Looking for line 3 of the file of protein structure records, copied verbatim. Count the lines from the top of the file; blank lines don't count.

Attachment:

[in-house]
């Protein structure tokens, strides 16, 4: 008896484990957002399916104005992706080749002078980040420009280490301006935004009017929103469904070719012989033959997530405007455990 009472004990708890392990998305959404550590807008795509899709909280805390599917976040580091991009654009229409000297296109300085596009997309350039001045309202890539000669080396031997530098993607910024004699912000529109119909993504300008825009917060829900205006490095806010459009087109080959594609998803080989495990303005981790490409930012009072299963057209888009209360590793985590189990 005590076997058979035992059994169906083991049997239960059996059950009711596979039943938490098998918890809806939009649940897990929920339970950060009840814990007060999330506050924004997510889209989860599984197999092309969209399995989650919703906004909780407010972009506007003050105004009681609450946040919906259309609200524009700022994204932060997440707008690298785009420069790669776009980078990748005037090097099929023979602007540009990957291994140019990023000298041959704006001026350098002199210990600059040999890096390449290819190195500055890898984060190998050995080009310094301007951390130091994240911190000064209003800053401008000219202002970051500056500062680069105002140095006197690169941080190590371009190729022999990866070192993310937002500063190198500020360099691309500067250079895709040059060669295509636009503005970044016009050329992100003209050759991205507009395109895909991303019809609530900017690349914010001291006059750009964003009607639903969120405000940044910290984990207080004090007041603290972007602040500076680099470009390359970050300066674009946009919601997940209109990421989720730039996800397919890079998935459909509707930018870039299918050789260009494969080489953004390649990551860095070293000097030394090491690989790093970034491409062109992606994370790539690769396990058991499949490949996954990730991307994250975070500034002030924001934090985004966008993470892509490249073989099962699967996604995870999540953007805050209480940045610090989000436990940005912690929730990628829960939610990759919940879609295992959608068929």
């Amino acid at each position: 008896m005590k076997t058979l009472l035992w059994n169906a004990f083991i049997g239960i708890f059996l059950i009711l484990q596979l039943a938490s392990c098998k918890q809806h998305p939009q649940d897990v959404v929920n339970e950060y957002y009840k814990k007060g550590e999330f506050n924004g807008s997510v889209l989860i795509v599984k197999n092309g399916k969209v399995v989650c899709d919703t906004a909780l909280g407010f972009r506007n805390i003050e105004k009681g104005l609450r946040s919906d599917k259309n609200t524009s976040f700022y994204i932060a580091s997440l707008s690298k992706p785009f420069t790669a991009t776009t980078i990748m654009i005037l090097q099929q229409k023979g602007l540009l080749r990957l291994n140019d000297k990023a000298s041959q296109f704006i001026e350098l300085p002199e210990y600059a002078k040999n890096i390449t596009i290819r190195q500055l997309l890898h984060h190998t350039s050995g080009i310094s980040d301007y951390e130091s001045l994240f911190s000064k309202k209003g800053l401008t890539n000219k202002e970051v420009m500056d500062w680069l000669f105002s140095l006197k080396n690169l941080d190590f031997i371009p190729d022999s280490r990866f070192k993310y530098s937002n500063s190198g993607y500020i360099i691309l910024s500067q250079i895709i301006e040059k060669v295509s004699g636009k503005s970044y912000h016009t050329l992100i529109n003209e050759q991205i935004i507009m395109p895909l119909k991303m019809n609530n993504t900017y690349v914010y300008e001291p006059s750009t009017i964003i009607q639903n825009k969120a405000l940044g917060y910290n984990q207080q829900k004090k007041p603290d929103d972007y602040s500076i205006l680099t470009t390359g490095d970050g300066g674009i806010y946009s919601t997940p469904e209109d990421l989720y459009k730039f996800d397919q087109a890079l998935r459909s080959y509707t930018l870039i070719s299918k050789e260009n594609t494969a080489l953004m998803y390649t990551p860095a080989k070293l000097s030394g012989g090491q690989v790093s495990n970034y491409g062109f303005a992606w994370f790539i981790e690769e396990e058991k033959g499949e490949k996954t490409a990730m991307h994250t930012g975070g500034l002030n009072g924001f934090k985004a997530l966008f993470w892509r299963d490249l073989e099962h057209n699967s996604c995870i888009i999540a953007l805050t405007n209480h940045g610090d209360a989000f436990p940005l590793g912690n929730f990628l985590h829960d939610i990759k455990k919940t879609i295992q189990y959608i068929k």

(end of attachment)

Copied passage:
């Amino acid at each position: 008896m005590k076997t058979l009472l035992w059994n169906a004990f083991i049997g239960i708890f059996l059950i009711l484990q596979l039943a938490s392990c098998k918890q809806h998305p939009q649940d897990v959404v929920n339970e950060y957002y009840k814990k007060g550590e999330f506050n924004g807008s997510v889209l989860i795509v599984k197999n092309g399916k969209v399995v989650c899709d919703t906004a909780l909280g407010f972009r506007n805390i003050e105004k009681g104005l609450r946040s919906d599917k259309n609200t524009s976040f700022y994204i932060a580091s997440l707008s690298k992706p785009f420069t790669a991009t776009t980078i990748m654009i005037l090097q099929q229409k023979g602007l540009l080749r990957l291994n140019d000297k990023a000298s041959q296109f704006i001026e350098l300085p002199e210990y600059a002078k040999n890096i390449t596009i290819r190195q500055l997309l890898h984060h190998t350039s050995g080009i310094s980040d301007y951390e130091s001045l994240f911190s000064k309202k209003g800053l401008t890539n000219k202002e970051v420009m500056d500062w680069l000669f105002s140095l006197k080396n690169l941080d190590f031997i371009p190729d022999s280490r990866f070192k993310y530098s937002n500063s190198g993607y500020i360099i691309l910024s500067q250079i895709i301006e040059k060669v295509s004699g636009k503005s970044y912000h016009t050329l992100i529109n003209e050759q991205i935004i507009m395109p895909l119909k991303m019809n609530n993504t900017y690349v914010y300008e001291p006059s750009t009017i964003i009607q639903n825009k969120a405000l940044g917060y910290n984990q207080q829900k004090k007041p603290d929103d972007y602040s500076i205006l680099t470009t390359g490095d970050g300066g674009i806010y946009s919601t997940p469904e209109d990421l989720y459009k730039f996800d397919q087109a890079l998935r459909s080959y509707t930018l870039i070719s299918k050789e260009n594609t494969a080489l953004m998803y390649t990551p860095a080989k070293l000097s030394g012989g090491q690989v790093s495990n970034y491409g062109f303005a992606w994370f790539i981790e690769e396990e058991k033959g499949e490949k996954t490409a990730m991307h994250t930012g975070g500034l002030n009072g924001f934090k985004a997530l966008f993470w892509r299963d490249l073989e099962h057209n699967s996604c995870i888009i999540a953007l805050t405007n209480h940045g610090d209360a989000f436990p940005l590793g912690n929730f990628l985590h829960d939610i990759k455990k919940t879609i295992q189990y959608i068929k």